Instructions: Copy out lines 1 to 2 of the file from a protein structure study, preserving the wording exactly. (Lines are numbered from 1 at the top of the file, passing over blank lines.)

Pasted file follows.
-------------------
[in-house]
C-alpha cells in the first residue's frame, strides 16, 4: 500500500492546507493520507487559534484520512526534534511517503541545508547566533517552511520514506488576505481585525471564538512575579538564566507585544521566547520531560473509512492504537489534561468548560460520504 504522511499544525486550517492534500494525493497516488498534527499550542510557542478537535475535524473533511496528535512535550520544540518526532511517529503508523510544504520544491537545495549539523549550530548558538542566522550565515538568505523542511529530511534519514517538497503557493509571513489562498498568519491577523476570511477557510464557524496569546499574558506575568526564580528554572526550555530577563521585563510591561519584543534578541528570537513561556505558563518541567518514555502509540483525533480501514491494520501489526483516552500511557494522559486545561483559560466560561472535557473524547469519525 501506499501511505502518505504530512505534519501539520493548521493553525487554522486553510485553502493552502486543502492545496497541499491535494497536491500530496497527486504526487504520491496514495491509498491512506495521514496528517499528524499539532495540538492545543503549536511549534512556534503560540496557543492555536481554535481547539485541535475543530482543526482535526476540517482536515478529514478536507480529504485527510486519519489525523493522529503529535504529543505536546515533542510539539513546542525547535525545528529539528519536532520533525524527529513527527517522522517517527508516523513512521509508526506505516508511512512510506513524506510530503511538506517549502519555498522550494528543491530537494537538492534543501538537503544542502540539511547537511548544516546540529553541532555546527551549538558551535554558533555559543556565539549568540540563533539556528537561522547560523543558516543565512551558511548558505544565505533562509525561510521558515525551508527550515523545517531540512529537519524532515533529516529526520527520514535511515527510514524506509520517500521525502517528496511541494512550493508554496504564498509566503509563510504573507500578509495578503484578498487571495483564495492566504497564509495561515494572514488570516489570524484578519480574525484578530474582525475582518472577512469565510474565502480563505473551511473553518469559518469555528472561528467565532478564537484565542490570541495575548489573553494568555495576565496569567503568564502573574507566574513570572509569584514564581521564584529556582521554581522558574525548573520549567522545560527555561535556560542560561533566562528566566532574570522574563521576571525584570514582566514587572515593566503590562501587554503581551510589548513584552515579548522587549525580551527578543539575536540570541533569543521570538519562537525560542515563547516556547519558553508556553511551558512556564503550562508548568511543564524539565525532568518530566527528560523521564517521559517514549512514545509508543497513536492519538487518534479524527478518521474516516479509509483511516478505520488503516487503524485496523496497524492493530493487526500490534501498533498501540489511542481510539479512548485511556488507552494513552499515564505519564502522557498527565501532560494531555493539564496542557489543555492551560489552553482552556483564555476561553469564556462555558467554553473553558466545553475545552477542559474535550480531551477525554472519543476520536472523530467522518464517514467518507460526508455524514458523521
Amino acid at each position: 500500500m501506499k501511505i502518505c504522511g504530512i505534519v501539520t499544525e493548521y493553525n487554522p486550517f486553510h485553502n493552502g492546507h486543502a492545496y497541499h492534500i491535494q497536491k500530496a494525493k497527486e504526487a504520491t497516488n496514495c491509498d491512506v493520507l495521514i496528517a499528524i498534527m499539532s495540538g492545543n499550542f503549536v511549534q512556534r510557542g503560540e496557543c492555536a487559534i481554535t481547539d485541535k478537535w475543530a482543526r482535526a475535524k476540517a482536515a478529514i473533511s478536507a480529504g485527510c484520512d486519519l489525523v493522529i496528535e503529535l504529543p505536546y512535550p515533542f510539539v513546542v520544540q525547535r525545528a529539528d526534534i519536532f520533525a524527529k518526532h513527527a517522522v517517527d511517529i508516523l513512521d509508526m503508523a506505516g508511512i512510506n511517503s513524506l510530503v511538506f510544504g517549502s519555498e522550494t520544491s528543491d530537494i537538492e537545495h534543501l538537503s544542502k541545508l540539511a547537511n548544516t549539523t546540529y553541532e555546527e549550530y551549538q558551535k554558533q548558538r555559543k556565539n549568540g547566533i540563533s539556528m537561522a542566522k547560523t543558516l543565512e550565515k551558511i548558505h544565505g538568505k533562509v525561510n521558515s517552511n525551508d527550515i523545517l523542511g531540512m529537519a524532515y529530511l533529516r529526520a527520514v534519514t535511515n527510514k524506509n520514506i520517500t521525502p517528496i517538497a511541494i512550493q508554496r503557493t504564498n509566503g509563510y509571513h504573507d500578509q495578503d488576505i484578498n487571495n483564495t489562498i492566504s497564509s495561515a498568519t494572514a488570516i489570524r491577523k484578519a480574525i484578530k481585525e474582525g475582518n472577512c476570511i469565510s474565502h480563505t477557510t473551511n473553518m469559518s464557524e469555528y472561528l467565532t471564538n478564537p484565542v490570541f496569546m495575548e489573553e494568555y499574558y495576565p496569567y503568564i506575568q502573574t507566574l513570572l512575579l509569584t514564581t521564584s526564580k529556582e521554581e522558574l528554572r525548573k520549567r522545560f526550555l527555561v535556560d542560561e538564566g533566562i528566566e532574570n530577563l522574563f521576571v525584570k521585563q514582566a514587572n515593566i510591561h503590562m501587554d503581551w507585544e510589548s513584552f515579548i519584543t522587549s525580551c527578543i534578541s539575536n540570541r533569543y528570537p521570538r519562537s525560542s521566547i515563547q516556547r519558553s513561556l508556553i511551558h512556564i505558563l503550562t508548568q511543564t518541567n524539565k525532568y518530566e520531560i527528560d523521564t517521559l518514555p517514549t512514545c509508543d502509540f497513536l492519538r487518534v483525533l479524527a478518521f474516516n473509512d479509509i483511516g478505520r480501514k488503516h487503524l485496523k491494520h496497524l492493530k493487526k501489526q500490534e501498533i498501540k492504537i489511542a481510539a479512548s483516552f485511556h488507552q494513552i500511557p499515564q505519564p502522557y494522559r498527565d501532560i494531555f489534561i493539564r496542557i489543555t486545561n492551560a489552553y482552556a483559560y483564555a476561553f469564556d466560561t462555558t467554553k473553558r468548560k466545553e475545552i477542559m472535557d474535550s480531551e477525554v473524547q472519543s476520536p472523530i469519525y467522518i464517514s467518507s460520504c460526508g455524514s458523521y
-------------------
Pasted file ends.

[in-house]
C-alpha cells in the first residue's frame, strides 16, 4: 500500500492546507493520507487559534484520512526534534511517503541545508547566533517552511520514506488576505481585525471564538512575579538564566507585544521566547520531560473509512492504537489534561468548560460520504 504522511499544525486550517492534500494525493497516488498534527499550542510557542478537535475535524473533511496528535512535550520544540518526532511517529503508523510544504520544491537545495549539523549550530548558538542566522550565515538568505523542511529530511534519514517538497503557493509571513489562498498568519491577523476570511477557510464557524496569546499574558506575568526564580528554572526550555530577563521585563510591561519584543534578541528570537513561556505558563518541567518514555502509540483525533480501514491494520501489526483516552500511557494522559486545561483559560466560561472535557473524547469519525 501506499501511505502518505504530512505534519501539520493548521493553525487554522486553510485553502493552502486543502492545496497541499491535494497536491500530496497527486504526487504520491496514495491509498491512506495521514496528517499528524499539532495540538492545543503549536511549534512556534503560540496557543492555536481554535481547539485541535475543530482543526482535526476540517482536515478529514478536507480529504485527510486519519489525523493522529503529535504529543505536546515533542510539539513546542525547535525545528529539528519536532520533525524527529513527527517522522517517527508516523513512521509508526506505516508511512512510506513524506510530503511538506517549502519555498522550494528543491530537494537538492534543501538537503544542502540539511547537511548544516546540529553541532555546527551549538558551535554558533555559543556565539549568540540563533539556528537561522547560523543558516543565512551558511548558505544565505533562509525561510521558515525551508527550515523545517531540512529537519524532515533529516529526520527520514535511515527510514524506509520517500521525502517528496511541494512550493508554496504564498509566503509563510504573507500578509495578503484578498487571495483564495492566504497564509495561515494572514488570516489570524484578519480574525484578530474582525475582518472577512469565510474565502480563505473551511473553518469559518469555528472561528467565532478564537484565542490570541495575548489573553494568555495576565496569567503568564502573574507566574513570572509569584514564581521564584529556582521554581522558574525548573520549567522545560527555561535556560542560561533566562528566566532574570522574563521576571525584570514582566514587572515593566503590562501587554503581551510589548513584552515579548522587549525580551527578543539575536540570541533569543521570538519562537525560542515563547516556547519558553508556553511551558512556564503550562508548568511543564524539565525532568518530566527528560523521564517521559517514549512514545509508543497513536492519538487518534479524527478518521474516516479509509483511516478505520488503516487503524485496523496497524492493530493487526500490534501498533498501540489511542481510539479512548485511556488507552494513552499515564505519564502522557498527565501532560494531555493539564496542557489543555492551560489552553482552556483564555476561553469564556462555558467554553473553558466545553475545552477542559474535550480531551477525554472519543476520536472523530467522518464517514467518507460526508455524514458523521